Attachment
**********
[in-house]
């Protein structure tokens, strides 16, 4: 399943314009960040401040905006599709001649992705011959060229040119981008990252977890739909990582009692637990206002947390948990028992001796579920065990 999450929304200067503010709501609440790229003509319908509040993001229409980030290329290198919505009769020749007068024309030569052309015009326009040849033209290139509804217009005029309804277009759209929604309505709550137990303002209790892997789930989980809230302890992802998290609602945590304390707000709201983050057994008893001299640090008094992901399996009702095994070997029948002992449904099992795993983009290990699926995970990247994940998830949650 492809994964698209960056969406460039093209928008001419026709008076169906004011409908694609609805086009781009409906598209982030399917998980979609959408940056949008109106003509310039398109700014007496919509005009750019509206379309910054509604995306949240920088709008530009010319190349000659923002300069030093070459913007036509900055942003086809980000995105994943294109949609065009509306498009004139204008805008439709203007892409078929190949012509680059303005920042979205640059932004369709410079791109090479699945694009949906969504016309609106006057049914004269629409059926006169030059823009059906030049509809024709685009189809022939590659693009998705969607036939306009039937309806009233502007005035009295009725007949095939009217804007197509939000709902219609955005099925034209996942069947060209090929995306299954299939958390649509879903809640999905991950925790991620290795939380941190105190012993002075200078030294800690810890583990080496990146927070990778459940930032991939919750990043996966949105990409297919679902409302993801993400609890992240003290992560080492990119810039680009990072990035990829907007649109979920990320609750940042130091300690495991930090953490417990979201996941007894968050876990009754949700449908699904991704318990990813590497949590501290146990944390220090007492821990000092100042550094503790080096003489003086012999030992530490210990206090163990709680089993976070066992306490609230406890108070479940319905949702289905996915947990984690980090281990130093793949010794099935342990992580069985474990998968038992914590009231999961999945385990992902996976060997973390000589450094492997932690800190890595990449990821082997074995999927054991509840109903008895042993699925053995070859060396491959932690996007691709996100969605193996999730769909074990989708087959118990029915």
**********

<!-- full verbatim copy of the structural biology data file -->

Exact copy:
[in-house]
């Protein structure tokens, strides 16, 4: 399943314009960040401040905006599709001649992705011959060229040119981008990252977890739909990582009692637990206002947390948990028992001796579920065990 999450929304200067503010709501609440790229003509319908509040993001229409980030290329290198919505009769020749007068024309030569052309015009326009040849033209290139509804217009005029309804277009759209929604309505709550137990303002209790892997789930989980809230302890992802998290609602945590304390707000709201983050057994008893001299640090008094992901399996009702095994070997029948002992449904099992795993983009290990699926995970990247994940998830949650 492809994964698209960056969406460039093209928008001419026709008076169906004011409908694609609805086009781009409906598209982030399917998980979609959408940056949008109106003509310039398109700014007496919509005009750019509206379309910054509604995306949240920088709008530009010319190349000659923002300069030093070459913007036509900055942003086809980000995105994943294109949609065009509306498009004139204008805008439709203007892409078929190949012509680059303005920042979205640059932004369709410079791109090479699945694009949906969504016309609106006057049914004269629409059926006169030059823009059906030049509809024709685009189809022939590659693009998705969607036939306009039937309806009233502007005035009295009725007949095939009217804007197509939000709902219609955005099925034209996942069947060209090929995306299954299939958390649509879903809640999905991950925790991620290795939380941190105190012993002075200078030294800690810890583990080496990146927070990778459940930032991939919750990043996966949105990409297919679902409302993801993400609890992240003290992560080492990119810039680009990072990035990829907007649109979920990320609750940042130091300690495991930090953490417990979201996941007894968050876990009754949700449908699904991704318990990813590497949590501290146990944390220090007492821990000092100042550094503790080096003489003086012999030992530490210990206090163990709680089993976070066992306490609230406890108070479940319905949702289905996915947990984690980090281990130093793949010794099935342990992580069985474990998968038992914590009231999961999945385990992902996976060997973390000589450094492997932690800190890595990449990821082997074995999927054991509840109903008895042993699925053995070859060396491959932690996007691709996100969605193996999730769909074990989708087959118990029915």